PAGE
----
Edward Steichen
United States
1879 | † 1973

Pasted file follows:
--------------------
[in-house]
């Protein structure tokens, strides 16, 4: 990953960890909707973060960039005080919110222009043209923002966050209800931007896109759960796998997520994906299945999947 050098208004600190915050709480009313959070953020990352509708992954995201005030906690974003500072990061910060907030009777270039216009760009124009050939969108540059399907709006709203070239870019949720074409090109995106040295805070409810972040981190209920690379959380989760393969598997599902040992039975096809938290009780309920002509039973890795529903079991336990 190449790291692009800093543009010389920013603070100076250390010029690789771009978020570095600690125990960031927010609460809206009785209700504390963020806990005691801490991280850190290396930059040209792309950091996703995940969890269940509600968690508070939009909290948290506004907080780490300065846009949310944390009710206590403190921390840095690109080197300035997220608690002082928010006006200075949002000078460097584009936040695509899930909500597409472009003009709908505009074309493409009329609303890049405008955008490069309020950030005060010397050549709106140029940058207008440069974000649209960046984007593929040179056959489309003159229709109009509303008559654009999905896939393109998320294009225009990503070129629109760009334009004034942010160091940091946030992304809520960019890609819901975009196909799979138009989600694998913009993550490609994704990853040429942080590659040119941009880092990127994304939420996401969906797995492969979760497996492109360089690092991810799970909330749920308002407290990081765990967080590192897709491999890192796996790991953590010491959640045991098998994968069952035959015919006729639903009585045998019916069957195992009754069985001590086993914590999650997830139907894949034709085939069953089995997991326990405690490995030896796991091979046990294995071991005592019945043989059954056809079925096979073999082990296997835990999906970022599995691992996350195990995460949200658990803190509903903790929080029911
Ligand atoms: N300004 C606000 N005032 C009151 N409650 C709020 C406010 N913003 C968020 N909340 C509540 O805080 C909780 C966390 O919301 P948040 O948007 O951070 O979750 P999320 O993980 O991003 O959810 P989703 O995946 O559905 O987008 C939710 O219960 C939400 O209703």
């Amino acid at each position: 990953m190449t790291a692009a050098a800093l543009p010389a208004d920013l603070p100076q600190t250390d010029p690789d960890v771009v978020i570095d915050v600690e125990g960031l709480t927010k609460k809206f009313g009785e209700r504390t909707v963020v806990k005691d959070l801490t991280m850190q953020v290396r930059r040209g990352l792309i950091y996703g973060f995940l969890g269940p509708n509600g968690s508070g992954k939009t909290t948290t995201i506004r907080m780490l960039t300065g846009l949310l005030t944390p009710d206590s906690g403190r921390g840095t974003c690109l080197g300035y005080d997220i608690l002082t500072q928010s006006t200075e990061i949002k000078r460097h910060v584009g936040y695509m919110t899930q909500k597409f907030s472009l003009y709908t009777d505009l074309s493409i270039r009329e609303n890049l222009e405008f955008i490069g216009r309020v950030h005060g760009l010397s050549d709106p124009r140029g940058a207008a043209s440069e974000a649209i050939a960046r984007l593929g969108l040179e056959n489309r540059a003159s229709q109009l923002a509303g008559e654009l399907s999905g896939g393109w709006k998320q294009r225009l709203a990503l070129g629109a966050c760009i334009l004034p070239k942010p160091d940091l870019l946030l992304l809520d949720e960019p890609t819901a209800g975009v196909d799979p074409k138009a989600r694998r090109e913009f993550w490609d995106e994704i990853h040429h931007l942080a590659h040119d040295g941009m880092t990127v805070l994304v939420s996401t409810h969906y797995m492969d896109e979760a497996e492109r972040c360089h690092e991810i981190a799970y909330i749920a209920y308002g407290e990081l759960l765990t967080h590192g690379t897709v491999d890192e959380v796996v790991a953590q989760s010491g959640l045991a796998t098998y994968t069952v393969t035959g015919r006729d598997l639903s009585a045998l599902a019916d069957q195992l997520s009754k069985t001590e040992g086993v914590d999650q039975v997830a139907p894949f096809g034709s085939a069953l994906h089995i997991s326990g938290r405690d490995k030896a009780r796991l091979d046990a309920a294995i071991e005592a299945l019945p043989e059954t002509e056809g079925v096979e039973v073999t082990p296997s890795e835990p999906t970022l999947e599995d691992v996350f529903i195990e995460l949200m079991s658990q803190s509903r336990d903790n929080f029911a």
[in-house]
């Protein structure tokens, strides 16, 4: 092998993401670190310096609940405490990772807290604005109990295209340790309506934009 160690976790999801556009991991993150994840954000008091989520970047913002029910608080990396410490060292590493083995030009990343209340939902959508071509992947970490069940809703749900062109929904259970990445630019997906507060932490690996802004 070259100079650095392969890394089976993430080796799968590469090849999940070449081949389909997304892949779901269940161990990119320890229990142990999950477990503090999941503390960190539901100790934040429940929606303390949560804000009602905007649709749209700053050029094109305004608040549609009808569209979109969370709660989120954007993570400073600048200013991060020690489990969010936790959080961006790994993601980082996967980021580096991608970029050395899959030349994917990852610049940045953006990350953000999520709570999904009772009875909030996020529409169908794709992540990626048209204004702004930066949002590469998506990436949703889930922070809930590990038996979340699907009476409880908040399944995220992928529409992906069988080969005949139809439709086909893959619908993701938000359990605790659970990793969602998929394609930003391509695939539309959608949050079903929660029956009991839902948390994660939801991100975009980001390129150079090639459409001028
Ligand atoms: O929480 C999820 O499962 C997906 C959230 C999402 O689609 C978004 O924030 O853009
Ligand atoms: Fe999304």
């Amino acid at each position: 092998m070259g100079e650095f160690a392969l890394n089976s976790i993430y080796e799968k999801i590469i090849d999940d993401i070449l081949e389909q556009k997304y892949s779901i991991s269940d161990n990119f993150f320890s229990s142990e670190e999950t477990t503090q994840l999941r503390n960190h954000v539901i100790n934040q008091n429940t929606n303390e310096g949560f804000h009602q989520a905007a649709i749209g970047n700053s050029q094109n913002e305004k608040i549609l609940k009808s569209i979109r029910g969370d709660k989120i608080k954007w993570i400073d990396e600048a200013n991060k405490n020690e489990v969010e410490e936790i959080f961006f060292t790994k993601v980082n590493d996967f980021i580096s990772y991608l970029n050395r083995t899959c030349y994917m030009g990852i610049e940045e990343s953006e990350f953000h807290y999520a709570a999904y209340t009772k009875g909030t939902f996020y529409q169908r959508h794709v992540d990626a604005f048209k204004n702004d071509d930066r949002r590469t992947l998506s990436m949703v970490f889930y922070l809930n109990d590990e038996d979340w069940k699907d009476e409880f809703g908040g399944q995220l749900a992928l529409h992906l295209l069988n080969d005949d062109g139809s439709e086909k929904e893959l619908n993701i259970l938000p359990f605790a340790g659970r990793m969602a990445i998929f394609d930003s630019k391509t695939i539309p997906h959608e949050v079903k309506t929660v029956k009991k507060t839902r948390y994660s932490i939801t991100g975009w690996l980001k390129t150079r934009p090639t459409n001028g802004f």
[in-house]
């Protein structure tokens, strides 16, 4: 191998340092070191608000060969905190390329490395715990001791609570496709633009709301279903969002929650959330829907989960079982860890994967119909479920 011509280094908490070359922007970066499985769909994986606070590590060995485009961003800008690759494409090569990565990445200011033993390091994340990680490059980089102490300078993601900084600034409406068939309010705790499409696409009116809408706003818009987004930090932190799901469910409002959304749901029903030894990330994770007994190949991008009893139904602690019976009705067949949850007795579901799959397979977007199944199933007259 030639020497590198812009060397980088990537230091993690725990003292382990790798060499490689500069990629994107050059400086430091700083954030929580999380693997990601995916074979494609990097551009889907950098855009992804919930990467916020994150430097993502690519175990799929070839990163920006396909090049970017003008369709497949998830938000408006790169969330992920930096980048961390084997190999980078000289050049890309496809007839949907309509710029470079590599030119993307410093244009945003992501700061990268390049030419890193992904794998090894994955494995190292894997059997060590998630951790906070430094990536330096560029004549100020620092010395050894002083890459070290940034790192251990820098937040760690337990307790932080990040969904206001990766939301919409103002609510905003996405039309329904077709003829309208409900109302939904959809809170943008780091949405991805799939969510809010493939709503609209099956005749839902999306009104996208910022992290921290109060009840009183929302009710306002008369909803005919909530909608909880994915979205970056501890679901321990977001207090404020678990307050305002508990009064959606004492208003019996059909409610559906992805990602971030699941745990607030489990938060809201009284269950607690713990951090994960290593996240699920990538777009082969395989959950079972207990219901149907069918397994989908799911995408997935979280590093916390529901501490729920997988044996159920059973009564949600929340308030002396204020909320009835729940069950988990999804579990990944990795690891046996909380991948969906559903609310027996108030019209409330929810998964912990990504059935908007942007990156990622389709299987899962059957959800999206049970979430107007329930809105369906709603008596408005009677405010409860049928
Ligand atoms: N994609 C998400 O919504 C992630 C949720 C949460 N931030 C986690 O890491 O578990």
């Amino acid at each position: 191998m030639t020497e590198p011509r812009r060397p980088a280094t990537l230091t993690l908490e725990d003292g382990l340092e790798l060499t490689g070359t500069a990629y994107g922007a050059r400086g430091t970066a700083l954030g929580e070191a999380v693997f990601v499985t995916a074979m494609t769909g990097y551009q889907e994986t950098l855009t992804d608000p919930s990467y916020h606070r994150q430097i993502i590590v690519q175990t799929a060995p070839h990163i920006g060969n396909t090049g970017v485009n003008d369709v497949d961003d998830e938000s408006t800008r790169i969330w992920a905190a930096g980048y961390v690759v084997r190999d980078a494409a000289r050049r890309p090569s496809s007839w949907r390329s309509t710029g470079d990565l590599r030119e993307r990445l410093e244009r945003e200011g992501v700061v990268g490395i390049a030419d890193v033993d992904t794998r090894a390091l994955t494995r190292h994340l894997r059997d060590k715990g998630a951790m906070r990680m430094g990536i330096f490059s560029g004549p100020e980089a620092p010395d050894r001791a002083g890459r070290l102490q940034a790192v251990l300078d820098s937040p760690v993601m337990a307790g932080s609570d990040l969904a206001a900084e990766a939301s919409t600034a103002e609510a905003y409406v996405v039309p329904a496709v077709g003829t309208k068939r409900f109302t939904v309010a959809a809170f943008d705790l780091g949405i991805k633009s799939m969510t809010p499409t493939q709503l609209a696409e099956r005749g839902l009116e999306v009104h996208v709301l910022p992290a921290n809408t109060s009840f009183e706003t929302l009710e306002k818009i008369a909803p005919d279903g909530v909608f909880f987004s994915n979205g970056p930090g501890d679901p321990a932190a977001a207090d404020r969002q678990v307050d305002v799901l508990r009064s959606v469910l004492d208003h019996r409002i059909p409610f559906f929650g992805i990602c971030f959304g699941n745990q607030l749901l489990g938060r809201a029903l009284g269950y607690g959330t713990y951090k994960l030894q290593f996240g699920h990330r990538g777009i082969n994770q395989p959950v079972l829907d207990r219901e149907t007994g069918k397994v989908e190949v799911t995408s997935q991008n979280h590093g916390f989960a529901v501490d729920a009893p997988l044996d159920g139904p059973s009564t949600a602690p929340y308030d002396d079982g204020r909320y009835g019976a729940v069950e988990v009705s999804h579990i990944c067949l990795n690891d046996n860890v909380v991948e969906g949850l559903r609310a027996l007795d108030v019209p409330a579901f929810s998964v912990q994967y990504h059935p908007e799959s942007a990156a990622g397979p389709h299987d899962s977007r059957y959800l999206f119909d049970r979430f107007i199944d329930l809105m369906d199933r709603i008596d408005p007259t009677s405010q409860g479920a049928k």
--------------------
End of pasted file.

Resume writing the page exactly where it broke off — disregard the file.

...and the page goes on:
Edward Steichen (1879 - 1973) was born in Luxembourg, but immigrated to the United States, to Milwaukee, in 1880. In 1894, Steichen began a four-year lithography apprenticeship with the American Fine Art Company of Milwaukee. After hours, he would sketch and draw, and began to teach himself to paint. Having come across a camera shop near to his work, he bought his first camera, a secondhand Kodak box "detective" camera, in 1895. In 1900, as Steichen headed to Paris to study painting, he stopped in New York. By that time he was an aspiring painter and an accomplished photographer in the soft-focus, Pictorial style and he made a pilgrimage to the Camera Club of New York to show his work to Alfred Stieglitz, the leading tastemaker in American photography. Stieglitz, vice-president of the Camera Club and editor of its journal Camera Notes, was impressed by the young artist from Milwaukee and bought three of his photographs-a self-portrait and two moody, atmospheric woodland scenes printed in platinum-for the impressive sum of five dollars each. Elated, Steichen then boarded the ship for Europe. Once in France, Steichen quickly abandoned his painting studies and began to focus his energies on photography. He learned the technical intricacies of the gum bichromate process, popular among the members of the Photo-Club de Paris, and developed a reputation as a portraitist of noted artists, writers, and members of society. Arriving back in New York in 1902, Steichen rented a studio on the top floor of a brownstone at 291 Fifth Avenue and hung out his shingle; his work as a professional portrait photographer flourished. That same year, Stieglitz announced the formation of the Photo-Secession-the name he gave to the loose-knit group of photographers he exhibited, published, and promoted during the next decade and a half-and the publication of a new, still more lavish journal, Camera Work. Over the fifteen-year, fifty-issue run of Camera Work, no other artist would be featured as prominently as Steichen, who had sixty-five photographs and three paintings reproduced in fifteen issues, including a "Special Steichen Supplement" in April 1906 and an all-Steichen double issue in 1913. In 1906, Steichen determined "to get away from the lucrative but stultifying professional portrait business" and return to France with his family in hopes of resuscitating his idled painting career. It was a move with numerous consequences. For one, it positioned him to embrace the Autochrome, the process for making glass-plate color transparencies introduced by the Lumière brothers in 1907. Steichen-who had experimented with various methods such as gum bichromate to introduce color into his photographs-was enthralled by the technique. Steichen also made what he called his "first attempt at serious documentary reportage" in the summer of 1907, using a borrowed hand camera. Steichen returned to the U.S. in 1914. Serving in the US Army in World War I (and the US Navy in the Second World War), Steichen commanded significant units contributing to military photography. After World War I, during which he commanded the photographic division of the American Expeditionary Forces, he reverted to straight photography, gradually moving into editorial and fashion photography. His portraits of Greta Garbo, Marlene Dietrich, Gloria Swanson, and other celebrities appeared in Vogue and Vanity Fair in the 1920s and 1930s. From 1947-1962, Steichen served as the Director of Photography at New York's Museum of Modern Art.. Among other accomplishments, Steichen is appreciated for creating the 1955 exhibition, The Family of Man, at the Museum of Modern Art consisting of over 500 photographs. Steichen purchased a farm that he called Umpawaug in 1928, just outside West Redding, Connecticut, and lived there until his death. Source: Howard Greenberg Gallery